I remember that Christmas really well. I think my family purchased about every Star Wars figurine that was produced in 1982, or whatever year that was. I mean seriously, I had a collector’s case with every slot filled. As the years wore on, it went down to about 7 figurines before I sold it at a garage sale. In fact, I am not sure how many Christmas presents I even still have from last year.
I get some memorable presents, but they wear out or I like to trade things a lot. I guess receiving gifts, are sort of like a strange way of telling someone’s character. I like getting a lot of stuff, but then I lose or trade it all. I am not sure what that says about me except that I am short term materialistic person. I love stuff, I just don’t like to keep it. Seriously every time I have a week off I am trading or selling for something else. It is an addiction.
It probably all started with a local pawn dealer named aptly, Chet. He was a relatively tall man who lived in my Grandparent’s town. For the latter years of his life, I remember him buying an old a-frame style church and living in it. That church had probably not seen his kind of shenanigans before. I delivered a roll of carpet there one day and realized he liked to keep a lot of junk around. He was probably classified as a hoarder, but I sure thought he was a cool person. He looked like a cross between Bo Diddley and Lionel Ritchie. Also he was one of the first African American I ever knew. My Grandpa called him a friend. A friend with a keen business sense and a knack for taking Grandpa’s trade-in appliances. Over the years, I remember the guitars, keyboards, and other items he would find for us. He dealt in all kinds of things, from firearms to furniture.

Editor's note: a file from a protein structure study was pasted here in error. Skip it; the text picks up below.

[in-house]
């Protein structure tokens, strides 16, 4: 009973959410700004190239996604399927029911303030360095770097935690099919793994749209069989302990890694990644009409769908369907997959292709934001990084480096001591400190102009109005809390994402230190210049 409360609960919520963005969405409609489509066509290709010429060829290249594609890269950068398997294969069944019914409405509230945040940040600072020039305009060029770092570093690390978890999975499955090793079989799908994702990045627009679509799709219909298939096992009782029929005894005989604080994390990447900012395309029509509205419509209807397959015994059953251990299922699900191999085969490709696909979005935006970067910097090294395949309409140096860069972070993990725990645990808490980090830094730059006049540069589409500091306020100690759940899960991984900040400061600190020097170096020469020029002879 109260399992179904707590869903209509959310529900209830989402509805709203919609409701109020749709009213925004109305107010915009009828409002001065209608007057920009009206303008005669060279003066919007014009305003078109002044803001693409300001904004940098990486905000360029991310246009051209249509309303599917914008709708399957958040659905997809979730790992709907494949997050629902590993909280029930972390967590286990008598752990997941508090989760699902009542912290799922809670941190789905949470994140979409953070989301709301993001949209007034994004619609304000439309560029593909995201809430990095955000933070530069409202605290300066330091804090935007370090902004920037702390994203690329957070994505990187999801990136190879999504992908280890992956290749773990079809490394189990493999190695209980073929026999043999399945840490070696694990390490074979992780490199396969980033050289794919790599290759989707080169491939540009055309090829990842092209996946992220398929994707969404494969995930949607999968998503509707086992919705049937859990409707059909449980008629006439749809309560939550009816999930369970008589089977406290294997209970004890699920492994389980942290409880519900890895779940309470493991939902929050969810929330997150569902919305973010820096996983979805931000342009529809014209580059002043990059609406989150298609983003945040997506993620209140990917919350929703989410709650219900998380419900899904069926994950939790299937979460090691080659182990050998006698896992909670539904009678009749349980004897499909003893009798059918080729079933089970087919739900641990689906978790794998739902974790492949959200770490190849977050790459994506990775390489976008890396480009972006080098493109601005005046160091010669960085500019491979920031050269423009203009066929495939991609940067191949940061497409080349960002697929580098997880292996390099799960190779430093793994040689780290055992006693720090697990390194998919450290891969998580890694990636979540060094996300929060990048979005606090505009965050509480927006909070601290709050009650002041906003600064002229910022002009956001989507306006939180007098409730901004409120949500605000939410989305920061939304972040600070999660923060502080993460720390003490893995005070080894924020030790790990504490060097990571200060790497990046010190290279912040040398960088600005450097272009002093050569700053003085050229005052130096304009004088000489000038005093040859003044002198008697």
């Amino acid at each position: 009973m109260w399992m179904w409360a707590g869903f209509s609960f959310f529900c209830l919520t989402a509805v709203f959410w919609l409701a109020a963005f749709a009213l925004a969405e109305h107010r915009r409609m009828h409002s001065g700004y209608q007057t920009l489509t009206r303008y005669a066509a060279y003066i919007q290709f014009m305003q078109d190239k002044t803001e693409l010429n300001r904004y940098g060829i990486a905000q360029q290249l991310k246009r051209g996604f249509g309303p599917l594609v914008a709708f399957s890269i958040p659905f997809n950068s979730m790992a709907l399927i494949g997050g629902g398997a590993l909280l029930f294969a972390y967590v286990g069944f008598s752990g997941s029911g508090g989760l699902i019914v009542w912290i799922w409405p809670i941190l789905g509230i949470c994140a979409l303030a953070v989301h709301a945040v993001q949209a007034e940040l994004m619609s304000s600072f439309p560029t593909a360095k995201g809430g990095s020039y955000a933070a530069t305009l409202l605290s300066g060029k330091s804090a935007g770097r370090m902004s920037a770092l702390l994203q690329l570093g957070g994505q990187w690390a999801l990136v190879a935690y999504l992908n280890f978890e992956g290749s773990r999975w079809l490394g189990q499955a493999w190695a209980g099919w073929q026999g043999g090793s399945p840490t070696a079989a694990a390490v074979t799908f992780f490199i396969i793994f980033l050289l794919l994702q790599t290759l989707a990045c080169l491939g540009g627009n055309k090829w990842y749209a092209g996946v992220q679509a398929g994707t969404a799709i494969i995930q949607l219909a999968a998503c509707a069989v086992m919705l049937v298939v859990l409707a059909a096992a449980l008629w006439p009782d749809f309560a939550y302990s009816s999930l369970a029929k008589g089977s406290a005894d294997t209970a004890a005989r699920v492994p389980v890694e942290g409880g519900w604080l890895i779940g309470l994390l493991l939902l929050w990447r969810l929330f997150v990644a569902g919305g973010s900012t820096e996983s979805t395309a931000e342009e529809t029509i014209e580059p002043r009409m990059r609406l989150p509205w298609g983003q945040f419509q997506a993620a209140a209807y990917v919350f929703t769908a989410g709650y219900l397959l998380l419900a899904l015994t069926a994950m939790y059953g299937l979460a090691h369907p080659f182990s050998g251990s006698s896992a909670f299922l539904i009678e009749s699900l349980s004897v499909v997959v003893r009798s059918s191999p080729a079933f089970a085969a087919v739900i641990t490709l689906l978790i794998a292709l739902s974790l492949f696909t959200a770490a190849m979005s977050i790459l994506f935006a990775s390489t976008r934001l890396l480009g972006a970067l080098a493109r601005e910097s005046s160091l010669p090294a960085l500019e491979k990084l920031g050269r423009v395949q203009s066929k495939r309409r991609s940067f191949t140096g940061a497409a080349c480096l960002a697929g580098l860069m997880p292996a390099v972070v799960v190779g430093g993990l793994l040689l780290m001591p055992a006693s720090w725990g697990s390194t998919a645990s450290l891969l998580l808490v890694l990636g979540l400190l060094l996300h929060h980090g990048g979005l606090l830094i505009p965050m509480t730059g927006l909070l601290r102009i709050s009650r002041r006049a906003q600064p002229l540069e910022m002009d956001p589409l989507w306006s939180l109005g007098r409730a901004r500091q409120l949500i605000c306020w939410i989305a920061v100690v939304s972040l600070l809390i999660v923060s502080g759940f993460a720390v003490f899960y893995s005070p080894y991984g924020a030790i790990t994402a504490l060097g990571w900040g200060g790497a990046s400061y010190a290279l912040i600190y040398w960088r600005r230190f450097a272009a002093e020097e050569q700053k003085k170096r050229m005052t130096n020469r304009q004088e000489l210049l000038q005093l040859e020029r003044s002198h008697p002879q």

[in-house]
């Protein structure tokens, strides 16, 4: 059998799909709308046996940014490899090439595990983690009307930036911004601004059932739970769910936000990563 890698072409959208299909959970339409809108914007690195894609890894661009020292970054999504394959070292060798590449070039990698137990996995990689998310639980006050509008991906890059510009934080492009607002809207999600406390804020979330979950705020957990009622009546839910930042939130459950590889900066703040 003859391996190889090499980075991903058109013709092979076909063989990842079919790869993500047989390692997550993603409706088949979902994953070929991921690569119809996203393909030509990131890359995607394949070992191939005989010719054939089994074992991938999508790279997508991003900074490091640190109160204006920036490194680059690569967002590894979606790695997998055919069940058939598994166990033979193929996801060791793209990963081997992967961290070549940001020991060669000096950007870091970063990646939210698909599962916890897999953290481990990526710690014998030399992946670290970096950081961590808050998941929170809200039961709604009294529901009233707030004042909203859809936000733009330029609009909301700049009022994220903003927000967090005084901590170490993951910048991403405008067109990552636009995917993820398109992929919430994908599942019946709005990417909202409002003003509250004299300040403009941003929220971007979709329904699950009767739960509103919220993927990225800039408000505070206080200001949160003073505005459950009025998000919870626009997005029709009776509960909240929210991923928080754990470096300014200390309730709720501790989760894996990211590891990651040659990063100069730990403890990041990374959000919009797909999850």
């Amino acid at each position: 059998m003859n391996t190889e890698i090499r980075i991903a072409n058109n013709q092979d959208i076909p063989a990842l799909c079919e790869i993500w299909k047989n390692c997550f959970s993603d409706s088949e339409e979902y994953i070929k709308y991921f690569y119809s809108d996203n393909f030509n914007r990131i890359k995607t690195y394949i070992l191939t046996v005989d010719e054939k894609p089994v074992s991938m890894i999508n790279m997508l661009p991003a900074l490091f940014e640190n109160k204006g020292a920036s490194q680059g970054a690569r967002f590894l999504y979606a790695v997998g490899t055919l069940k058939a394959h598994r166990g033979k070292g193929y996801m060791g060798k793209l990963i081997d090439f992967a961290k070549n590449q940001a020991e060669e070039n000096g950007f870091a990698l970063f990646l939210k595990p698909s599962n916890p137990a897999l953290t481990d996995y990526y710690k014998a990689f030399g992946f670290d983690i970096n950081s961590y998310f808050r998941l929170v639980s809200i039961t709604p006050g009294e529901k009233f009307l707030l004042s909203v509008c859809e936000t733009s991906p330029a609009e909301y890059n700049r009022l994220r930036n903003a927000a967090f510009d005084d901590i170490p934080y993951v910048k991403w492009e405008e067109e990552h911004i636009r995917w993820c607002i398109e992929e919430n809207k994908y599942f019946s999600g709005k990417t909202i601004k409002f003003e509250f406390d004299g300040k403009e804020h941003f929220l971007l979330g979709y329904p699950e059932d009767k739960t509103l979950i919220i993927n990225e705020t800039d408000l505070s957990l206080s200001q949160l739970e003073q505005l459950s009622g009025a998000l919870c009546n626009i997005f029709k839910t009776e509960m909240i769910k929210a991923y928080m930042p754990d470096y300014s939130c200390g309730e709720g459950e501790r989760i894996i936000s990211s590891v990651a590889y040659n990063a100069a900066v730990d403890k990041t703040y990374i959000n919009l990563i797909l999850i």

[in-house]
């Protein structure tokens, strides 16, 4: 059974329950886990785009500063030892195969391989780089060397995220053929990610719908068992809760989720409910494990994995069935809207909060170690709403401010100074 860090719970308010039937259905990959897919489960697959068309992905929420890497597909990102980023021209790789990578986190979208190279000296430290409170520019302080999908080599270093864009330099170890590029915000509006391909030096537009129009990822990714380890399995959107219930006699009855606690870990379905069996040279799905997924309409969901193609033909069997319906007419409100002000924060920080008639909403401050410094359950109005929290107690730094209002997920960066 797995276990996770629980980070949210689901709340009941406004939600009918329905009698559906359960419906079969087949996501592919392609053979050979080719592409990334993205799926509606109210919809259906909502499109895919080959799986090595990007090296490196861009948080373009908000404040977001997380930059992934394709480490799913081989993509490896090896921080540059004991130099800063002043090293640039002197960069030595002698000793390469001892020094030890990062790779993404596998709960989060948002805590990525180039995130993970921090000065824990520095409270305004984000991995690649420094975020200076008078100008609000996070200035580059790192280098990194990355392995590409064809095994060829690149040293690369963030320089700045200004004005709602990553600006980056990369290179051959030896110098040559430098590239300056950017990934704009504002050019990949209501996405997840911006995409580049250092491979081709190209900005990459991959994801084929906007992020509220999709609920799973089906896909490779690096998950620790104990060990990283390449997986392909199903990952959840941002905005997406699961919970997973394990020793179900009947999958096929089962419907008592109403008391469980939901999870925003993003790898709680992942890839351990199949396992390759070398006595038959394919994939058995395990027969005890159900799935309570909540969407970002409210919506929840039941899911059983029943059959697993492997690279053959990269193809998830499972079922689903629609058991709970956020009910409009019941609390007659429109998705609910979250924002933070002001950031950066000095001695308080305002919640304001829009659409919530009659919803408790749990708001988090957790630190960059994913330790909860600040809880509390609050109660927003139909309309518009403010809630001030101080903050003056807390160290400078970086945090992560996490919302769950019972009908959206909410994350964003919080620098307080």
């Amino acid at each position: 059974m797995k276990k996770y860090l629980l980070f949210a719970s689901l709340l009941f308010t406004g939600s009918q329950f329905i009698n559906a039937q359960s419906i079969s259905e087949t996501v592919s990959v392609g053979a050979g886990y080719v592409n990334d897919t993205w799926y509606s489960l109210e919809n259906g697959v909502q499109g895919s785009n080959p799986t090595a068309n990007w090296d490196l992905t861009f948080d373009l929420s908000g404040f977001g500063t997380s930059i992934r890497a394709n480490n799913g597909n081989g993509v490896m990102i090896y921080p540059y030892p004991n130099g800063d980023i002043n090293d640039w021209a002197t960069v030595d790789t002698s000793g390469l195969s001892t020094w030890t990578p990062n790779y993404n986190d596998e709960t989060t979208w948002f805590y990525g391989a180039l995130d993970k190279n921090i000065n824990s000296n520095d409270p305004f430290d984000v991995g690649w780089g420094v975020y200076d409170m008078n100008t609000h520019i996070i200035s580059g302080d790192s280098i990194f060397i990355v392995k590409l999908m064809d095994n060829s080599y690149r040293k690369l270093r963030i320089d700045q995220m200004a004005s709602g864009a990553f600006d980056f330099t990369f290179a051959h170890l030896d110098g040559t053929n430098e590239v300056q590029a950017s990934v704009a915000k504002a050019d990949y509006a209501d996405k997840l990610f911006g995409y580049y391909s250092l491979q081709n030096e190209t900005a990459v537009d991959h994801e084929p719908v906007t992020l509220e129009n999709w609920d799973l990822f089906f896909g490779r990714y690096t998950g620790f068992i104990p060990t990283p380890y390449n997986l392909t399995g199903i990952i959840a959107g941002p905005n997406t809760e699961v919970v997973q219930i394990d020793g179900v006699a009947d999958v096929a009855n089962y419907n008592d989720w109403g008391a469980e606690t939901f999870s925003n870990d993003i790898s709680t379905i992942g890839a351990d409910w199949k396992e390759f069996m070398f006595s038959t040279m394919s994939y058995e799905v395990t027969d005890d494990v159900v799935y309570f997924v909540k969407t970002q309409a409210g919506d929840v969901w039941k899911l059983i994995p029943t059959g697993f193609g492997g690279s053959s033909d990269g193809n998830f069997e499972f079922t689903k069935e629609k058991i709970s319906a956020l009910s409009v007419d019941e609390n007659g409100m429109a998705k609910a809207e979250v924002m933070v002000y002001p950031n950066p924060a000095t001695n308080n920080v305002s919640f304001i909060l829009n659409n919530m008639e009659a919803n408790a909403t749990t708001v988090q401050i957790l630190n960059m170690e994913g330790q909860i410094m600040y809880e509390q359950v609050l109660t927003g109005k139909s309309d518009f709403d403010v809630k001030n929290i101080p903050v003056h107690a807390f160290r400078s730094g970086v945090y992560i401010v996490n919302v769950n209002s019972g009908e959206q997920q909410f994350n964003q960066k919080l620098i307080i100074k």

He had a knack for stuff, but he also had the same itch to wheel and deal. Those of with this kind of thinking are always trying to stretch our dollar a bit more. Isn’t that really what Jesus died for?
He came to earth so that we could have something more, he called it life abundant. As my Pastor said on Sunday, he died so, “We could dance in the face of our enemies.” I have not danced in front of anyone, in years, but I understand the rush of making a trade. I get it. There is a rush. I enjoy the rush of a great deal. I also enjoy the rush of adding to someone’s life. All those years ago, Chet added something to my life, much more than stuff. He taught me that my Grandpa loved some people that others thought were unloveable. He trusted the untrustworthy and he often made decisions that looked awful to others. He did this with Chet and he did with me, when I was a 12 year old boy trusting me to work in his store.
Those Star Wars figurines are sitting somewhere right now. Probably in the landfill, but their memory exists, but so much more the memory of the actual people who thought enough to make a little boy’s Christmas so special. The gift never matters as much as the giver, for the giver will always be there in memory or life lessons.